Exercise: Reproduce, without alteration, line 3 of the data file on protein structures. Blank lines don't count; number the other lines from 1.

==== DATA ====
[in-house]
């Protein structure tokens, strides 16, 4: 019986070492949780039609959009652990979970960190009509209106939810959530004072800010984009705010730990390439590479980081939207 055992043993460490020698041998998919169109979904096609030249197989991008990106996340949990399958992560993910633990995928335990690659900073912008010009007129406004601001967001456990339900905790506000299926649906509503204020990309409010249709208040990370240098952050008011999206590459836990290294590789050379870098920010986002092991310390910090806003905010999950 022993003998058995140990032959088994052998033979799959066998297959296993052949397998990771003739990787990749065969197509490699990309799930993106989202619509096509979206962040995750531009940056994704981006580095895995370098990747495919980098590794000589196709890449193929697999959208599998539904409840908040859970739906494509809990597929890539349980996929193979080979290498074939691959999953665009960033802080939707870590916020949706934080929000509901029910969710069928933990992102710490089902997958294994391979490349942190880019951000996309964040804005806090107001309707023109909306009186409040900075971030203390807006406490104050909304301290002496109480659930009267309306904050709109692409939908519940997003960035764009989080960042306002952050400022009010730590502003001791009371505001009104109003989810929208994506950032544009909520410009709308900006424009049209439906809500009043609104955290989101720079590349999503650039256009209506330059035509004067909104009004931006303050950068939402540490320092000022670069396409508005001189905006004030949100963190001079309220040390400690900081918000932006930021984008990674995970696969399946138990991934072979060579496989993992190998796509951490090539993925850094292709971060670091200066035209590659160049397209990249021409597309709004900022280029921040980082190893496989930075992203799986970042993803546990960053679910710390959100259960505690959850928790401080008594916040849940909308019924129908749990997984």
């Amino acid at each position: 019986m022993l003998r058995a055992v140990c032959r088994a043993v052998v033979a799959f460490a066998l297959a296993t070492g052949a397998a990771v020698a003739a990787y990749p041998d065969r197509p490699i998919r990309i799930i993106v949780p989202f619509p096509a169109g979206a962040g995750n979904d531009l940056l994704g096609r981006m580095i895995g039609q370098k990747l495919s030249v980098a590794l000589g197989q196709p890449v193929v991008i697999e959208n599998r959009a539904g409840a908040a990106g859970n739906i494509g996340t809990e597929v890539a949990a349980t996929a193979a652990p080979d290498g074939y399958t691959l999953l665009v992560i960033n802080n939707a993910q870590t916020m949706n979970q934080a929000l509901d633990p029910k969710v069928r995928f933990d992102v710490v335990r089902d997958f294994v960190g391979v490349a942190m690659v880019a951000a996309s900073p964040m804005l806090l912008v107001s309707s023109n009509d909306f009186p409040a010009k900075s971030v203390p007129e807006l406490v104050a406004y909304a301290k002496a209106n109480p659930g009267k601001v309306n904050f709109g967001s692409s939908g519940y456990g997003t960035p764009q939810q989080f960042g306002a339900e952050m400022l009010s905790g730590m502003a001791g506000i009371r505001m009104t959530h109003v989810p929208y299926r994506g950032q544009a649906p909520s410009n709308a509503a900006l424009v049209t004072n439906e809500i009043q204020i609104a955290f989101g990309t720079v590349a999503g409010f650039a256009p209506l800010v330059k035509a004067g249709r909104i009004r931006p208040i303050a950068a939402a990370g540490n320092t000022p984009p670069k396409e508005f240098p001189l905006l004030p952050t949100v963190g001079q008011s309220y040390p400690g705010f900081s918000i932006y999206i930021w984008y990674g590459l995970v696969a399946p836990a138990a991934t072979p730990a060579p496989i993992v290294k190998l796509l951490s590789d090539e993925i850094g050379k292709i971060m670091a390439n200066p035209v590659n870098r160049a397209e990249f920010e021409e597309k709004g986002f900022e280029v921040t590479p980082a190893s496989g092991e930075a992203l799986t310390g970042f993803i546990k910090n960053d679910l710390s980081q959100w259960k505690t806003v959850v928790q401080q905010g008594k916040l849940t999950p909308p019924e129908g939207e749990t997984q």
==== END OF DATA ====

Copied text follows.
């Amino acid at each position: 019986m022993l003998r058995a055992v140990c032959r088994a043993v052998v033979a799959f460490a066998l297959a296993t070492g052949a397998a990771v020698a003739a990787y990749p041998d065969r197509p490699i998919r990309i799930i993106v949780p989202f619509p096509a169109g979206a962040g995750n979904d531009l940056l994704g096609r981006m580095i895995g039609q370098k990747l495919s030249v980098a590794l000589g197989q196709p890449v193929v991008i697999e959208n599998r959009a539904g409840a908040a990106g859970n739906i494509g996340t809990e597929v890539a949990a349980t996929a193979a652990p080979d290498g074939y399958t691959l999953l665009v992560i960033n802080n939707a993910q870590t916020m949706n979970q934080a929000l509901d633990p029910k969710v069928r995928f933990d992102v710490v335990r089902d997958f294994v960190g391979v490349a942190m690659v880019a951000a996309s900073p964040m804005l806090l912008v107001s309707s023109n009509d909306f009186p409040a010009k900075s971030v203390p007129e807006l406490v104050a406004y909304a301290k002496a209106n109480p659930g009267k601001v309306n904050f709109g967001s692409s939908g519940y456990g997003t960035p764009q939810q989080f960042g306002a339900e952050m400022l009010s905790g730590m502003a001791g506000i009371r505001m009104t959530h109003v989810p929208y299926r994506g950032q544009a649906p909520s410009n709308a509503a900006l424009v049209t004072n439906e809500i009043q204020i609104a955290f989101g990309t720079v590349a999503g409010f650039a256009p209506l800010v330059k035509a004067g249709r909104i009004r931006p208040i303050a950068a939402a990370g540490n320092t000022p984009p670069k396409e508005f240098p001189l905006l004030p952050t949100v963190g001079q008011s309220y040390p400690g705010f900081s918000i932006y999206i930021w984008y990674g590459l995970v696969a399946p836990a138990a991934t072979p730990a060579p496989i993992v290294k190998l796509l951490s590789d090539e993925i850094g050379k292709i971060m670091a390439n200066p035209v590659n870098r160049a397209e990249f920010e021409e597309k709004g986002f900022e280029v921040t590479p980082a190893s496989g092991e930075a992203l799986t310390g970042f993803i546990k910090n960053d679910l710390s980081q959100w259960k505690t806003v959850v928790q401080q905010g008594k916040l849940t999950p909308p019924e129908g939207e749990t997984q």